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Why obeying orders can make us do terrible things

War atrocities are sometimes committed by ‘normal’ people obeying orders. Researchers from the Netherlands Institute for Neuroscience measured brain activity while participants inflicted pain and found that obeying orders reduced empathy and guilt related brain activity for the inflicted pain. This may explain why people are able to commit immoral acts under coercion.

Many examples in the history of mankind have shown that when people obey orders from an authority, they are able to perform atrocious acts towards others. All the genocides that mankind has known, generally referred to as crimes of obedience, have shown that having a part of the population complying with orders to exterminate other human beings led to the loss of countless lives, cultures and civilizations. “We wanted to understand why obeying orders impacts moral behavior so much. Why people’s willingness to perform moral transgressions is altered in coerced situations”, says Dr Emilie Caspar, co-first author of the present study.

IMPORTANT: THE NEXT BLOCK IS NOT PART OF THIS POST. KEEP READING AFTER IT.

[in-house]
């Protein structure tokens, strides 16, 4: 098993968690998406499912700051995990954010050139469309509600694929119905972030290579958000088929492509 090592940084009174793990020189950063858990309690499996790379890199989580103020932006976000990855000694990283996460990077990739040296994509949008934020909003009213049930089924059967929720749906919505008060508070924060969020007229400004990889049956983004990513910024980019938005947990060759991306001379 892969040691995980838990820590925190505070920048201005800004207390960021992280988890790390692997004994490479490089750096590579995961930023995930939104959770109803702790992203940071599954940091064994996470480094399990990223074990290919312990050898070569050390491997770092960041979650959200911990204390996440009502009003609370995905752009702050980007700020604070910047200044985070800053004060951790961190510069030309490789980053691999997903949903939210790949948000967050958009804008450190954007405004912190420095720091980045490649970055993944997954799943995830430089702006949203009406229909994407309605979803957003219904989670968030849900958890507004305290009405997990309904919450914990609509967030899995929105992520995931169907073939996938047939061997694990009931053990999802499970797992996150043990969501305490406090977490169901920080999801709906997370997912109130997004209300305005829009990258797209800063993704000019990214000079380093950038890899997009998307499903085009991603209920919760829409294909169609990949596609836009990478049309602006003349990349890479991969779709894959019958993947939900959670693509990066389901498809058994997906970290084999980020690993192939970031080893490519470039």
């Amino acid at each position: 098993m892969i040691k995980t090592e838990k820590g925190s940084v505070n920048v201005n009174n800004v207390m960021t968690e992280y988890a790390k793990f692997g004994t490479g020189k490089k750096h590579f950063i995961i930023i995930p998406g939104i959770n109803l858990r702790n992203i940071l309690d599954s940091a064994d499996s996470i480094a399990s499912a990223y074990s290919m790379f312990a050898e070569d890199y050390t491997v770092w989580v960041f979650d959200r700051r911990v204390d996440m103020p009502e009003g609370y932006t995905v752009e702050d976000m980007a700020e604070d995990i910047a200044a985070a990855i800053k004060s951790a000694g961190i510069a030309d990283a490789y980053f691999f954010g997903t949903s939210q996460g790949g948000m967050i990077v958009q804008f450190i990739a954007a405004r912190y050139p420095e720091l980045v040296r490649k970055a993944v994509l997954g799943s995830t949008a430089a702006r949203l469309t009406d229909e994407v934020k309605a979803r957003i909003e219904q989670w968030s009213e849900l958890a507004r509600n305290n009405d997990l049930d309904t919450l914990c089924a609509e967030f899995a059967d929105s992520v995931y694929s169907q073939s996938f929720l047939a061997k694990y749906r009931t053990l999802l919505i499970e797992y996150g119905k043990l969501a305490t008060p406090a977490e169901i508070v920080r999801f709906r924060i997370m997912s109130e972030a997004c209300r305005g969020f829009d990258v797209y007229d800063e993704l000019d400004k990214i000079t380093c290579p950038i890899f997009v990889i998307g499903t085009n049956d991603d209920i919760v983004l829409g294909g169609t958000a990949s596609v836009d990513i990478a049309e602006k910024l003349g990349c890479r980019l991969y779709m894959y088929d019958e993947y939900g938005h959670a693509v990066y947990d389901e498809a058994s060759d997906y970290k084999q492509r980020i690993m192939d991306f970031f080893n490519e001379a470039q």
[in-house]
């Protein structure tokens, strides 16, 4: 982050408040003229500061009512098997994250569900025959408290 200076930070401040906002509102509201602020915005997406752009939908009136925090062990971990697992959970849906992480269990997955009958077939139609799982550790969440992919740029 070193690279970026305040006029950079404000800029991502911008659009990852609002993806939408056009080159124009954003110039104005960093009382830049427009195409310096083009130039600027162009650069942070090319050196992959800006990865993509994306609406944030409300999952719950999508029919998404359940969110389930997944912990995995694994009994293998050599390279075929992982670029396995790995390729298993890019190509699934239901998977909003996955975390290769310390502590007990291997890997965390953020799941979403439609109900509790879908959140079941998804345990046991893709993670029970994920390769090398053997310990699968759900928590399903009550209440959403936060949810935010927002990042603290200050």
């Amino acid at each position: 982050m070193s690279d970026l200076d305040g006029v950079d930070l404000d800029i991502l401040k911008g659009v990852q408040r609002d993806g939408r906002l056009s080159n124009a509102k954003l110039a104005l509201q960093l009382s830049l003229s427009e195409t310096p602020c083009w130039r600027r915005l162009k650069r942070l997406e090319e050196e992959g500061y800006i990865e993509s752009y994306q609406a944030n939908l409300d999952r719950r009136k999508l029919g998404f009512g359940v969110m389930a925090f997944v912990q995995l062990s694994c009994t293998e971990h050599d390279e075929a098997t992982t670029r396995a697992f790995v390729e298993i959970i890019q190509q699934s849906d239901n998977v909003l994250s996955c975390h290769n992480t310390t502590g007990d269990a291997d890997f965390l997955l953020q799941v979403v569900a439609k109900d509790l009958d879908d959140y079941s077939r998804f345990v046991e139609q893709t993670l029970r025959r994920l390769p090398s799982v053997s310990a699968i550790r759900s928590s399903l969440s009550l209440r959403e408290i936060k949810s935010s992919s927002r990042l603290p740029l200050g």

Feeling the pain

When humans witness another person experiencing pain, be it emotional or physical, they have an empathic reaction, and this is thought to be what makes us averse to harming others. “We can measure that empathy in the brain, because we see that regions normally involved in feeling our own pain, including the anterior insula and the rostral cingulate cortex, become active when we witness the pain of others, and the stronger that activity, the more empathy we experience, and the more we do to prevent harm to others”, explains Dr Valeria Gazzola, co-senior author of the paper. This process is deeply ingrained in our biology and shared by other mammals, such as rodents or apes. “We evaluated in this study if obeying orders to inflict pain to someone else would reduce the empathic response compared to freely deciding to inflict – or not to inflict – the same pain”, reports prof. Christian Keysers, the other co-senior author of the present study.